Say this: “Training for a construction career can be an excellent alternative to traditional four-year college or university. And it can be like a tech job on certain jobsites, due to the automation of high-level machines.”
Not: “If you don’t have a degree, you might as well get a job in construction and make some money.”
Making a living wage is important, but upward mobility and feeling valued at a company matter to most people. Rather than phrase recruitment advertising with an “oh well” tone that indicates HR believes construction is a dead-end job, focus on the benefits, both intellectual and monetary. The lack of student loan debt alone can place young construction workers far ahead of their Gen Z peers financially. Additionally, those higher-paying jobs, with more disposable income available sans student loan debt, are also safer and more engaging than in the past. The increased automation and machine control of higher-tech equipment, from 3D guidance to automated dozers to cold-framed steel (CFS) automations and prefabricated options, allow new employees to learn both the technology and the trade, resulting in an ultimately more robust, educated workforce.
Say this: “If you like statistics, estimating is a great way to break into the construction industry.”
Not: “There aren’t opportunities in construction for people who don’t want to work on jobsites.”
There are ample opportunities for those interested in the administrative, accounting and other office-based tasks of construction, too.
Say this: “The U.S. government is actively working with construction associations and companies to provide pathways into the construction industry for women, people of color and immigrants.”
Not: “You might feel left out in this industry.”
Currently, 88 percent of the construction sector’s workforce is white and 89% is male, according to the March 2022 McKinsey report, “Bridging the labor mismatch in U.S. construction.” Attracting more diverse talent as quickly as possible is imperative, and employers should consider working with nontraditional sources of talent, according to McKinsey, like veteran-transition programs, formerly incarcerated individuals and immigrants.
AGC officials recently called on the U.S. government to allow employers to sponsor more foreign-born workers and support increased career and technical education to broaden options for workers to hone construction skills. Similarly, the federal government’s IIJA should spur training partnerships within the recently announced Talent Pipeline Challenge, which the White House aims to use to build pathways to quality jobs for women, people of color and underserved workers—including those from rural and tribal communities and people who live in consistent poverty. Christopher Herbert, the managing director for Harvard University’s Joint Center for Housing Studies, told the U.S. House of Representatives Ways and Means committee at its July 13 hearing that the construction industry talent pool must expand to include more women and immigrants. In 2021, approximately 25% of all U.S.-based construction workers were immigrants, according to the National Association of Homebuilders. Immigration reform, Herbert said, would be a way to amp up the supply of workers available for builders to hire and speed up the currently way-overdue construction timelines in the United States.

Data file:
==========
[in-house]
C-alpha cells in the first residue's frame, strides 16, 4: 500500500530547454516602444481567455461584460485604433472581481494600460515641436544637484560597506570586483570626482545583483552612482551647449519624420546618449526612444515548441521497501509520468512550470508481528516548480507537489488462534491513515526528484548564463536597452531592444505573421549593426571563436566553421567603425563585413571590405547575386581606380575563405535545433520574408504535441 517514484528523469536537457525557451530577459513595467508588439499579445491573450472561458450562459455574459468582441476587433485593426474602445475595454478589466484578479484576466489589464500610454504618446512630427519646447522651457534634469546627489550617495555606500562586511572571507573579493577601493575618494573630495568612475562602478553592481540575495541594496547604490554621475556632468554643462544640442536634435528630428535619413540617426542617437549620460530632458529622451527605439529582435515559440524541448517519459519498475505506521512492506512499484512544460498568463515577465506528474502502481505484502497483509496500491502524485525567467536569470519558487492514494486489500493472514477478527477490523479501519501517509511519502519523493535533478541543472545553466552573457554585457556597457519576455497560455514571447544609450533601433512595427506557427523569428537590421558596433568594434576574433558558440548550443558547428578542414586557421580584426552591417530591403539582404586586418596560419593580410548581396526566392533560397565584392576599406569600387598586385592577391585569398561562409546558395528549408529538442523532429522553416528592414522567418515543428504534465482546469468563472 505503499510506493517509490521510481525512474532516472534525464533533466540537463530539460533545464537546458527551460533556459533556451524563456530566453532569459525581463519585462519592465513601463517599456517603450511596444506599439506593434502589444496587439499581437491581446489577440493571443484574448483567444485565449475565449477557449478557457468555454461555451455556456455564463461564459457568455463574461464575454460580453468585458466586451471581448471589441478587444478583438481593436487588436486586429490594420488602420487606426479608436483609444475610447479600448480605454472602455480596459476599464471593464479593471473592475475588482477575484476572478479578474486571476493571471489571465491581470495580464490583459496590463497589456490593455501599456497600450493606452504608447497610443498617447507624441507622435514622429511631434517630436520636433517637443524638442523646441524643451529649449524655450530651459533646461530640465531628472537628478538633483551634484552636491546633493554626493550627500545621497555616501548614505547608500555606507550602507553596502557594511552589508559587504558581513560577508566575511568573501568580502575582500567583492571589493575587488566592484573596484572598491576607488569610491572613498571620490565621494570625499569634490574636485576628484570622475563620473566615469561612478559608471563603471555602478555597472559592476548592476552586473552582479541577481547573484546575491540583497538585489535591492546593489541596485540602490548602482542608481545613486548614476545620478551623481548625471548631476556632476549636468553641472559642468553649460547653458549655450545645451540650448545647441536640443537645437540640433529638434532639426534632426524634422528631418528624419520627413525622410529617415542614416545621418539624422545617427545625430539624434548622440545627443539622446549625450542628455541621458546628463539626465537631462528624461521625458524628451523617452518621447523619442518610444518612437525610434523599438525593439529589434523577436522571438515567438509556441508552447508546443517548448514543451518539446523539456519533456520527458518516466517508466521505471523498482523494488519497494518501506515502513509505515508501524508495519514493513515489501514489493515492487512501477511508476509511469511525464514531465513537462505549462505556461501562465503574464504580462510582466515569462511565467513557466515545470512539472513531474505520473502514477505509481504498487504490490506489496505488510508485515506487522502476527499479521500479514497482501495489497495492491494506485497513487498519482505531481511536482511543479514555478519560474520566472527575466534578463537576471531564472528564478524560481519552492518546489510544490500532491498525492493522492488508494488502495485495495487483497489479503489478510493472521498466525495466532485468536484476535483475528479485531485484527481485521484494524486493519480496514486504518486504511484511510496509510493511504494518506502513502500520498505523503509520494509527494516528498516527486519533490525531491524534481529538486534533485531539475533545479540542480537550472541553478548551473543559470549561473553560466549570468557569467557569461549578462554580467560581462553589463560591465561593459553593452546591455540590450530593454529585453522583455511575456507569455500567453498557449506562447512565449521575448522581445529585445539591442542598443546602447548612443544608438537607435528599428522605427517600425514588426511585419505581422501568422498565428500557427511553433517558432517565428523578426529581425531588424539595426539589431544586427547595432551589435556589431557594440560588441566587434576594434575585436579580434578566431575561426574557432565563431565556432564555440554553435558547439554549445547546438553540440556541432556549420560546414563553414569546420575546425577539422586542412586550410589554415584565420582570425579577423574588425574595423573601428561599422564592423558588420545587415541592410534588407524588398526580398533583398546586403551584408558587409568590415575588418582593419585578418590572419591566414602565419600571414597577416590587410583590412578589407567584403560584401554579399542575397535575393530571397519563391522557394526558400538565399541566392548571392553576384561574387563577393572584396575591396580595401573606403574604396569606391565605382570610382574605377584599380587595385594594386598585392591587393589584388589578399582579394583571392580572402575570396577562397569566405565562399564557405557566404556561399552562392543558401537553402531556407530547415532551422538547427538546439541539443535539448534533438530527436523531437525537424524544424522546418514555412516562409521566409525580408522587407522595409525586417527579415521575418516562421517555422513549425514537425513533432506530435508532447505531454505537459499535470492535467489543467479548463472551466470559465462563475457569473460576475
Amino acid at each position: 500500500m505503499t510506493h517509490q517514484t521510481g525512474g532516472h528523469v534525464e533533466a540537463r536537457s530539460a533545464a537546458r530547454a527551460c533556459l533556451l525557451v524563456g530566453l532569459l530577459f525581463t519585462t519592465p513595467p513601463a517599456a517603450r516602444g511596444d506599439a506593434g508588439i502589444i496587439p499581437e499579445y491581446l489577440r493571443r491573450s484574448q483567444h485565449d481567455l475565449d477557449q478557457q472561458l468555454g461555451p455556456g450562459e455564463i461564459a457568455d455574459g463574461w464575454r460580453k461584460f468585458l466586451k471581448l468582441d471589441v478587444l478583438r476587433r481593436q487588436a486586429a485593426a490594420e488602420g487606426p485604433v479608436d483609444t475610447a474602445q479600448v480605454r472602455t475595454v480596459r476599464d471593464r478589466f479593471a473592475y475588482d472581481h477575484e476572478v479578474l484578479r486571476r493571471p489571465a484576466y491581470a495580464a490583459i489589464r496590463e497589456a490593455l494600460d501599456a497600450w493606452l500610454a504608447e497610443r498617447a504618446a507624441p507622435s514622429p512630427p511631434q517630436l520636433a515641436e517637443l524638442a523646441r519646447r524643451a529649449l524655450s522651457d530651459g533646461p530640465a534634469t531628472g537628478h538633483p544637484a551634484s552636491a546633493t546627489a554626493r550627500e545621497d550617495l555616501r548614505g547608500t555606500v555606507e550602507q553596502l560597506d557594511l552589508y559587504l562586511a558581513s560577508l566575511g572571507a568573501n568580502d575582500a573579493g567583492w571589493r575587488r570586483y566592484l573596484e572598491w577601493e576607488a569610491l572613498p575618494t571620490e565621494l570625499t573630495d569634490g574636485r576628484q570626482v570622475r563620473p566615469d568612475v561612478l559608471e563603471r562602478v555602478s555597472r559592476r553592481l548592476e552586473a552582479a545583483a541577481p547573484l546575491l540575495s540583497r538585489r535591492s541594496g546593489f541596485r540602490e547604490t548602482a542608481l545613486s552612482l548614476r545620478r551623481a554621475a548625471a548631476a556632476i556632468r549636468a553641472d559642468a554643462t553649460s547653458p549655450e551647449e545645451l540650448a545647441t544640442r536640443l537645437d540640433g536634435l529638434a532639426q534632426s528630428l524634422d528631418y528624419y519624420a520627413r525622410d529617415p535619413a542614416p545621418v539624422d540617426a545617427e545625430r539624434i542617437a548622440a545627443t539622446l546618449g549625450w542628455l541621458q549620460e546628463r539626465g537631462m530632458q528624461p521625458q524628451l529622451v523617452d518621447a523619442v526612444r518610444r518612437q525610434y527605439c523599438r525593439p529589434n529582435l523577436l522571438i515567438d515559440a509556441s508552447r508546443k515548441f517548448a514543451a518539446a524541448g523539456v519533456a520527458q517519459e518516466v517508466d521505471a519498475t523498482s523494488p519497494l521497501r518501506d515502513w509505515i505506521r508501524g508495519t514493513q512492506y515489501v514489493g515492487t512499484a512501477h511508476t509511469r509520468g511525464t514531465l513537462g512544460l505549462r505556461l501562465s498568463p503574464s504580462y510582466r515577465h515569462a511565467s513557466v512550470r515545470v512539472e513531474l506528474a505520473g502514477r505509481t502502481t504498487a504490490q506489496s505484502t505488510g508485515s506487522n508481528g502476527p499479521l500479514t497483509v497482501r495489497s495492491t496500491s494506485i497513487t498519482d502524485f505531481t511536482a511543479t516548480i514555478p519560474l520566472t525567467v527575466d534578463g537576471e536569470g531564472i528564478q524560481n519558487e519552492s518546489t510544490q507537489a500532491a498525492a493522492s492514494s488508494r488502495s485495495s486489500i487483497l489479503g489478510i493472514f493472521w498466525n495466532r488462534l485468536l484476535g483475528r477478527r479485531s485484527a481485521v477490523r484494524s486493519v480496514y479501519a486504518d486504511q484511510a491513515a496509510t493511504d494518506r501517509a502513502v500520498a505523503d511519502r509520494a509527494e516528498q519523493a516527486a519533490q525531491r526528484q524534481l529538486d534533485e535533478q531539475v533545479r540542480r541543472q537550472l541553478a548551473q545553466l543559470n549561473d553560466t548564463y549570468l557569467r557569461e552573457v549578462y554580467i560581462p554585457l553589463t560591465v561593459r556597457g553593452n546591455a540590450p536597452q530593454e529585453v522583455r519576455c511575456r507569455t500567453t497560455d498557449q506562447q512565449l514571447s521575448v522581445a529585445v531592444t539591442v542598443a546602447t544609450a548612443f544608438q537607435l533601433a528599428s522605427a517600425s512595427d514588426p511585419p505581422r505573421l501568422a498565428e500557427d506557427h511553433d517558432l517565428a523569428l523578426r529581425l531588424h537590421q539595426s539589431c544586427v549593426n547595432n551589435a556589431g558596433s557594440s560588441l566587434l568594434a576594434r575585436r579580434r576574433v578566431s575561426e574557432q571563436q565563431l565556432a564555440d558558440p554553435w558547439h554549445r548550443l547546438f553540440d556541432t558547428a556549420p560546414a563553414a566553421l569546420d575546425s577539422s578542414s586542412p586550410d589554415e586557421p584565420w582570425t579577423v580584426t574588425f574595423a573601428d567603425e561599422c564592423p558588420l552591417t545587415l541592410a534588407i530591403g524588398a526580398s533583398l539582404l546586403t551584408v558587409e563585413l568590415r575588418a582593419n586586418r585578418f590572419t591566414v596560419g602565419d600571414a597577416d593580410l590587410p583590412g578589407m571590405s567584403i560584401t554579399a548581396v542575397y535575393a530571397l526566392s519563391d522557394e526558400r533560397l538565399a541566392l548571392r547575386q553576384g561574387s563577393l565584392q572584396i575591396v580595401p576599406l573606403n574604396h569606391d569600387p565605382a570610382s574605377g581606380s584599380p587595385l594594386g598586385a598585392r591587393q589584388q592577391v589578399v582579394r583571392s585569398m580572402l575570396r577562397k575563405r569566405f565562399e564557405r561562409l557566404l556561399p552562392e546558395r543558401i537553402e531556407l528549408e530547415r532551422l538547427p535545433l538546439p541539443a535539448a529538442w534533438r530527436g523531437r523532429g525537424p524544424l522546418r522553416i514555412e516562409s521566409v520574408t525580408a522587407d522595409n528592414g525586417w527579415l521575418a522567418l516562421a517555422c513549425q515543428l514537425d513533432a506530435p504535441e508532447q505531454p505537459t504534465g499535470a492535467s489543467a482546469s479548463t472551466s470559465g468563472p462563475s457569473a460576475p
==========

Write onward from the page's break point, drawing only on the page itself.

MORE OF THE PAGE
The opportunities for nontraditional employees are growing at an exponential rate, creating the potential for a much more diverse construction sector workforce than ever before. Recruiters and employers now need to ensure their recruitment communications, interview and hiring techniques, and onboarding processes are fully articulated and as inclusive as possible, as they make these new, much-needed hires.